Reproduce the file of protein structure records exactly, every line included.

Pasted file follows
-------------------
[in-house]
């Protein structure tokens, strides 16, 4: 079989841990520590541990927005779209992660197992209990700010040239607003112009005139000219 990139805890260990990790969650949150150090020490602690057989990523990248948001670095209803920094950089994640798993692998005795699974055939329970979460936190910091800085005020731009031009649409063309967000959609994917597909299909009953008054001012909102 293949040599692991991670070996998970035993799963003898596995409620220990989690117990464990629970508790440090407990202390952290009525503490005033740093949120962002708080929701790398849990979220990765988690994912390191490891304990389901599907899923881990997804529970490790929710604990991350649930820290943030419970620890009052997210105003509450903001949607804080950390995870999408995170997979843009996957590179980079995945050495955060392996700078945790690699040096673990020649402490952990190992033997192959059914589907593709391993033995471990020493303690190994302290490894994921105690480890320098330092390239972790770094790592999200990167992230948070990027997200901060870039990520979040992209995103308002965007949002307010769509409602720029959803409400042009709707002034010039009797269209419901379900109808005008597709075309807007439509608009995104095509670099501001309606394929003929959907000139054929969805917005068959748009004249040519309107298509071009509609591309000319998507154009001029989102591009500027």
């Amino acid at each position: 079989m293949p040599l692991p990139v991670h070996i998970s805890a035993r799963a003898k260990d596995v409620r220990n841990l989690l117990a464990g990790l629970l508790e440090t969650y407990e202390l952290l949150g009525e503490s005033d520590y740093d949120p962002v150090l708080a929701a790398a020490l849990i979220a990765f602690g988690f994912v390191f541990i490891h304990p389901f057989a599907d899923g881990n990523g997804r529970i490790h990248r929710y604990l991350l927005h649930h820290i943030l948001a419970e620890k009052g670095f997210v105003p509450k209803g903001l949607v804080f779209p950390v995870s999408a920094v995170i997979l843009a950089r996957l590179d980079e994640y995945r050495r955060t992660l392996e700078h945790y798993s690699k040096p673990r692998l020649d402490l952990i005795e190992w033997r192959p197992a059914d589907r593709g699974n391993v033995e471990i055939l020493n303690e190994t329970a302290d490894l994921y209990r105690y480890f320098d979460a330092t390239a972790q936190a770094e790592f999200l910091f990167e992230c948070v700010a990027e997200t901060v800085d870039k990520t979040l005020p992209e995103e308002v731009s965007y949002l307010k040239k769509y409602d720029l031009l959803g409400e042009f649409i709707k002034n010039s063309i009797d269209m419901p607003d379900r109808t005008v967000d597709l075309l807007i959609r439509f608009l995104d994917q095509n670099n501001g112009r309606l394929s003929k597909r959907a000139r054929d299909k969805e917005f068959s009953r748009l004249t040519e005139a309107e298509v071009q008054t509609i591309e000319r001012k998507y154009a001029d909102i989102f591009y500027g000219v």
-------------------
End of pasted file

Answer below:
[in-house]
């Protein structure tokens, strides 16, 4: 079989841990520590541990927005779209992660197992209990700010040239607003112009005139000219 990139805890260990990790969650949150150090020490602690057989990523990248948001670095209803920094950089994640798993692998005795699974055939329970979460936190910091800085005020731009031009649409063309967000959609994917597909299909009953008054001012909102 293949040599692991991670070996998970035993799963003898596995409620220990989690117990464990629970508790440090407990202390952290009525503490005033740093949120962002708080929701790398849990979220990765988690994912390191490891304990389901599907899923881990997804529970490790929710604990991350649930820290943030419970620890009052997210105003509450903001949607804080950390995870999408995170997979843009996957590179980079995945050495955060392996700078945790690699040096673990020649402490952990190992033997192959059914589907593709391993033995471990020493303690190994302290490894994921105690480890320098330092390239972790770094790592999200990167992230948070990027997200901060870039990520979040992209995103308002965007949002307010769509409602720029959803409400042009709707002034010039009797269209419901379900109808005008597709075309807007439509608009995104095509670099501001309606394929003929959907000139054929969805917005068959748009004249040519309107298509071009509609591309000319998507154009001029989102591009500027």
């Amino acid at each position: 079989m293949p040599l692991p990139v991670h070996i998970s805890a035993r799963a003898k260990d596995v409620r220990n841990l989690l117990a464990g990790l629970l508790e440090t969650y407990e202390l952290l949150g009525e503490s005033d520590y740093d949120p962002v150090l708080a929701a790398a020490l849990i979220a990765f602690g988690f994912v390191f541990i490891h304990p389901f057989a599907d899923g881990n990523g997804r529970i490790h990248r929710y604990l991350l927005h649930h820290i943030l948001a419970e620890k009052g670095f997210v105003p509450k209803g903001l949607v804080f779209p950390v995870s999408a920094v995170i997979l843009a950089r996957l590179d980079e994640y995945r050495r955060t992660l392996e700078h945790y798993s690699k040096p673990r692998l020649d402490l952990i005795e190992w033997r192959p197992a059914d589907r593709g699974n391993v033995e471990i055939l020493n303690e190994t329970a302290d490894l994921y209990r105690y480890f320098d979460a330092t390239a972790q936190a770094e790592f999200l910091f990167e992230c948070v700010a990027e997200t901060v800085d870039k990520t979040l005020p992209e995103e308002v731009s965007y949002l307010k040239k769509y409602d720029l031009l959803g409400e042009f649409i709707k002034n010039s063309i009797d269209m419901p607003d379900r109808t005008v967000d597709l075309l807007i959609r439509f608009l995104d994917q095509n670099n501001g112009r309606l394929s003929k597909r959907a000139r054929d299909k969805e917005f068959s009953r748009l004249t040519e005139a309107e298509v071009q008054t509609i591309e000319r001012k998507y154009a001029d909102i989102f591009y500027g000219v």